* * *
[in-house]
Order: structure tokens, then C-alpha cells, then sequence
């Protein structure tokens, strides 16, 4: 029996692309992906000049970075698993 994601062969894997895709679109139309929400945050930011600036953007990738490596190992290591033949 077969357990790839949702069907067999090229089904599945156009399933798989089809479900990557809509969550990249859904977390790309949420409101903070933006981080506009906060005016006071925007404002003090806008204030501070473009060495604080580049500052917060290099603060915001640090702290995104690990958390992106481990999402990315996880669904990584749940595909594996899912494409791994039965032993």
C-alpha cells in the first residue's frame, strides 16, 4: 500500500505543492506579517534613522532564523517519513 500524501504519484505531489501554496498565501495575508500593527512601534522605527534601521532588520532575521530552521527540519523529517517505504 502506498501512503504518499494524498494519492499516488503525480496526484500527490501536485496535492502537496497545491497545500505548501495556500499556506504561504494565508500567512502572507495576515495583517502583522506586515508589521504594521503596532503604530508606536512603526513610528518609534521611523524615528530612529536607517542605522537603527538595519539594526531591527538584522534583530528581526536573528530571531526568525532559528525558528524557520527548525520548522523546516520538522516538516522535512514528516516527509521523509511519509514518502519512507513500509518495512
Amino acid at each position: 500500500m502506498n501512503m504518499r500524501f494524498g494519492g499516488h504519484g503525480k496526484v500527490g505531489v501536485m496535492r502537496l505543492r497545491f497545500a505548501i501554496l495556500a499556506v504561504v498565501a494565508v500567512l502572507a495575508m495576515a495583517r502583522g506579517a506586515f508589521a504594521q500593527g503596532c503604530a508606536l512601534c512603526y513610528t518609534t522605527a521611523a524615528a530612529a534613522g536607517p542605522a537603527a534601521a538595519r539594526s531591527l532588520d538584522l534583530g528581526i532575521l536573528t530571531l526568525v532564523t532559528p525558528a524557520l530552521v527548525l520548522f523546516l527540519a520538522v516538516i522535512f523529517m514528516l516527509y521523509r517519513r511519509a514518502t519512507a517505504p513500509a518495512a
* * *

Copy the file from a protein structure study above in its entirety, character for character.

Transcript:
[in-house]
Order: structure tokens, then C-alpha cells, then sequence
């Protein structure tokens, strides 16, 4: 029996692309992906000049970075698993 994601062969894997895709679109139309929400945050930011600036953007990738490596190992290591033949 077969357990790839949702069907067999090229089904599945156009399933798989089809479900990557809509969550990249859904977390790309949420409101903070933006981080506009906060005016006071925007404002003090806008204030501070473009060495604080580049500052917060290099603060915001640090702290995104690990958390992106481990999402990315996880669904990584749940595909594996899912494409791994039965032993």
C-alpha cells in the first residue's frame, strides 16, 4: 500500500505543492506579517534613522532564523517519513 500524501504519484505531489501554496498565501495575508500593527512601534522605527534601521532588520532575521530552521527540519523529517517505504 502506498501512503504518499494524498494519492499516488503525480496526484500527490501536485496535492502537496497545491497545500505548501495556500499556506504561504494565508500567512502572507495576515495583517502583522506586515508589521504594521503596532503604530508606536512603526513610528518609534521611523524615528530612529536607517542605522537603527538595519539594526531591527538584522534583530528581526536573528530571531526568525532559528525558528524557520527548525520548522523546516520538522516538516522535512514528516516527509521523509511519509514518502519512507513500509518495512
Amino acid at each position: 500500500m502506498n501512503m504518499r500524501f494524498g494519492g499516488h504519484g503525480k496526484v500527490g505531489v501536485m496535492r502537496l505543492r497545491f497545500a505548501i501554496l495556500a499556506v504561504v498565501a494565508v500567512l502572507a495575508m495576515a495583517r502583522g506579517a506586515f508589521a504594521q500593527g503596532c503604530a508606536l512601534c512603526y513610528t518609534t522605527a521611523a524615528a530612529a534613522g536607517p542605522a537603527a534601521a538595519r539594526s531591527l532588520d538584522l534583530g528581526i532575521l536573528t530571531l526568525v532564523t532559528p525558528a524557520l530552521v527548525l520548522f523546516l527540519a520538522v516538516i522535512f523529517m514528516l516527509y521523509r517519513r511519509a514518502t519512507a517505504p513500509a518495512a